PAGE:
As noted in recent UBS Warburg research, average loan size in subprime home-equity pools, both fixed- and floating-rate, increased substantially in 2001, up 25.2% to $91,836 from $73,339 on the fixed-rate side, and up 23.6% to $143,686 from $116,259 on the floating-rate side, according to Warburg's numbers.
Merrill Lynch also shows an increase in loan size in home-equity pools, though closer to 15% year-over-year.
"There's probably a number of things that account for the increase," said Dan Castro, head of ABS research at Merrill. "The lower interest rates caused a lot of people to take cash-out refinancing, and they wanted to take out as much cash as they could. And a lot of them were able to because over the last few years home prices have appreciated pretty well."
Interestingly, an ABS official at one of the large issuers said that loan-to-values have increased slightly, even with the home appreciation, which would tend to drive down LTV.
One analyst suggested that the depression of wealth in 2001 might have spurred borrowers to take out more cash during a refinancing. "People are trying to maintain a lifestyle that the stock market was providing a year and a half ago," the analyst said.
According to Mark DiRienz, analyst at Moody's Investors Service, an issuer would rather originate larger loans because the economics are better.
"They might also be targeting the better obligors in the subprime market, and the better obligors would tend to be more interest-rate sensitive," DiRienz said, adding that the higher credit subprime obligors might also have more valuable homes. Originators prefer these slightly larger loans because their profits are based off excess spread. Interestingly, severities are generally lower on larger loans.
Homes deteriorate while being disposed of after a foreclosure. A more valuable property will generally maintain a larger percentage of its value, DiRienz said.
Both Moody's and Warburg note that California originators, such as Countrywide Credit Industries, Long Beach Mortgage, New Century, Indymac, Ameriquest and Option One represented a larger share of the market than in 2000. The issuers packed in $16.9 billion, or about 30% of the market, compared to $9.6 billion, or 20.2% of the market. Because home values in California are greater than in other parts of the country, these originators are pushing up the average loan size.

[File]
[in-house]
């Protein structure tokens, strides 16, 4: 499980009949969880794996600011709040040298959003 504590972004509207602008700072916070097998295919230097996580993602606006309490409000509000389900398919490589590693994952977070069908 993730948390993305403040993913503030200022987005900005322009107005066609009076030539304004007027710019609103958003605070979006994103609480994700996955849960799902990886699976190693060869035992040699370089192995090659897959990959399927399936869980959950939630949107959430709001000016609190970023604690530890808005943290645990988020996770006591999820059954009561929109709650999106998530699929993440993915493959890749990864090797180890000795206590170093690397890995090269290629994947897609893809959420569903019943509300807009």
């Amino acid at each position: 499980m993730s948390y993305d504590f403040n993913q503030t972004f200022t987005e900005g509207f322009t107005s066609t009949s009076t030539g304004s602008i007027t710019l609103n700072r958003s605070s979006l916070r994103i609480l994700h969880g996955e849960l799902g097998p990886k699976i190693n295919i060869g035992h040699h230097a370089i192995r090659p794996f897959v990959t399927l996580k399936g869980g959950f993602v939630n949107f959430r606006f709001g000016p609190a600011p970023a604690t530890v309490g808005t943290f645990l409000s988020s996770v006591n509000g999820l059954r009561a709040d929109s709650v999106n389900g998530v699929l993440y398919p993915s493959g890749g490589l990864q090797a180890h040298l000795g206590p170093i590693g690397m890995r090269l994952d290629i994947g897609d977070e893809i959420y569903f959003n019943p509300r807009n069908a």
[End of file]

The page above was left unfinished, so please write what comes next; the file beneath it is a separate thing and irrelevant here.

Option One, for example, brought less than $1 billion to market in 2000, but securitized about $6.7 billion last year, with average loan size at $265,930 in the fixed-rate pools, and $144,820 in the floating-rate pools.
Further, the increase in average loan size was especially marked in the California issuers. For example, according to Warburg's numbers, average loan size in Countrywide's fixed-rate deals increased to $140,182 from $73,018 year-over-year, and to $214,551 from $122,304 on the floating-rate side.
Countrywide, however, brought at least three subprime Fannie Mae transactions, into which the company placed subprime loans with conforming balances. Depending on whether or not the Fannie Mae deals were included in Warburg's data set would substantially alter the average loan size in the issued pools, a company source commented. If the Fannie Mae deals had been included in the data set, Countrywide's average loan size would be more comparable year-over-year.